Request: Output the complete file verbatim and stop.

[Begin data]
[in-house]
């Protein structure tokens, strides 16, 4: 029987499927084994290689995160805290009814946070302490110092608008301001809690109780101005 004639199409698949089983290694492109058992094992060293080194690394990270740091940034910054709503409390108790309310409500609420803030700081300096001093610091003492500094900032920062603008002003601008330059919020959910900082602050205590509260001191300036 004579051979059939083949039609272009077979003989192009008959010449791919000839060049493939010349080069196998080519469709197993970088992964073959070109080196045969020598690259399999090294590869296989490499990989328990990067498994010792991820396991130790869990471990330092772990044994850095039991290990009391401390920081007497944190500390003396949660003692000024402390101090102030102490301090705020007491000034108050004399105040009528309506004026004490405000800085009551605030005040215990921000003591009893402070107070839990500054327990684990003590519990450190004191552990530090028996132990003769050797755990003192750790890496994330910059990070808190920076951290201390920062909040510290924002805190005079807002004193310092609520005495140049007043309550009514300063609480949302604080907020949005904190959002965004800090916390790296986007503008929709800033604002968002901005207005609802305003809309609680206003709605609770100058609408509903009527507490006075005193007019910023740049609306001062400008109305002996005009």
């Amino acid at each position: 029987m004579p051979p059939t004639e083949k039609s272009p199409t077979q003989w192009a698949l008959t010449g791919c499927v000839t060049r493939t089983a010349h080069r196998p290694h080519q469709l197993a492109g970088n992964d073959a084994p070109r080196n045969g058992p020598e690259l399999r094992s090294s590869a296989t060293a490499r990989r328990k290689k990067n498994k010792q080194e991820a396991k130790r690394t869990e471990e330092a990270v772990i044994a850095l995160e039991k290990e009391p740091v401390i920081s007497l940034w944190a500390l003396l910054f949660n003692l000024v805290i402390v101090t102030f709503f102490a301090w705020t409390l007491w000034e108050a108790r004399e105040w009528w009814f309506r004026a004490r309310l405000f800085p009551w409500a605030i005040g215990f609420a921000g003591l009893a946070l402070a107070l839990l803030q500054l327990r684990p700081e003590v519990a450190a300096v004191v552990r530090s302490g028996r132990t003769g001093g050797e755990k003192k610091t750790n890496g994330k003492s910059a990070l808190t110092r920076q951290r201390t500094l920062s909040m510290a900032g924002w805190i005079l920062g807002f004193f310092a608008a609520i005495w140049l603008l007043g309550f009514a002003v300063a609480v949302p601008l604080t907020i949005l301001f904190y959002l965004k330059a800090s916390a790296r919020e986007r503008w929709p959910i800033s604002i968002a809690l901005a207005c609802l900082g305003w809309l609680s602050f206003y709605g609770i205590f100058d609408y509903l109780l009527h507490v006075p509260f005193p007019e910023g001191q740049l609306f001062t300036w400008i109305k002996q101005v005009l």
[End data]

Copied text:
[in-house]
């Protein structure tokens, strides 16, 4: 029987499927084994290689995160805290009814946070302490110092608008301001809690109780101005 004639199409698949089983290694492109058992094992060293080194690394990270740091940034910054709503409390108790309310409500609420803030700081300096001093610091003492500094900032920062603008002003601008330059919020959910900082602050205590509260001191300036 004579051979059939083949039609272009077979003989192009008959010449791919000839060049493939010349080069196998080519469709197993970088992964073959070109080196045969020598690259399999090294590869296989490499990989328990990067498994010792991820396991130790869990471990330092772990044994850095039991290990009391401390920081007497944190500390003396949660003692000024402390101090102030102490301090705020007491000034108050004399105040009528309506004026004490405000800085009551605030005040215990921000003591009893402070107070839990500054327990684990003590519990450190004191552990530090028996132990003769050797755990003192750790890496994330910059990070808190920076951290201390920062909040510290924002805190005079807002004193310092609520005495140049007043309550009514300063609480949302604080907020949005904190959002965004800090916390790296986007503008929709800033604002968002901005207005609802305003809309609680206003709605609770100058609408509903009527507490006075005193007019910023740049609306001062400008109305002996005009």
């Amino acid at each position: 029987m004579p051979p059939t004639e083949k039609s272009p199409t077979q003989w192009a698949l008959t010449g791919c499927v000839t060049r493939t089983a010349h080069r196998p290694h080519q469709l197993a492109g970088n992964d073959a084994p070109r080196n045969g058992p020598e690259l399999r094992s090294s590869a296989t060293a490499r990989r328990k290689k990067n498994k010792q080194e991820a396991k130790r690394t869990e471990e330092a990270v772990i044994a850095l995160e039991k290990e009391p740091v401390i920081s007497l940034w944190a500390l003396l910054f949660n003692l000024v805290i402390v101090t102030f709503f102490a301090w705020t409390l007491w000034e108050a108790r004399e105040w009528w009814f309506r004026a004490r309310l405000f800085p009551w409500a605030i005040g215990f609420a921000g003591l009893a946070l402070a107070l839990l803030q500054l327990r684990p700081e003590v519990a450190a300096v004191v552990r530090s302490g028996r132990t003769g001093g050797e755990k003192k610091t750790n890496g994330k003492s910059a990070l808190t110092r920076q951290r201390t500094l920062s909040m510290a900032g924002w805190i005079l920062g807002f004193f310092a608008a609520i005495w140049l603008l007043g309550f009514a002003v300063a609480v949302p601008l604080t907020i949005l301001f904190y959002l965004k330059a800090s916390a790296r919020e986007r503008w929709p959910i800033s604002i968002a809690l901005a207005c609802l900082g305003w809309l609680s602050f206003y709605g609770i205590f100058d609408y509903l109780l009527h507490v006075p509260f005193p007019e910023g001191q740049l609306f001062t300036w400008i109305k002996q101005v005009l």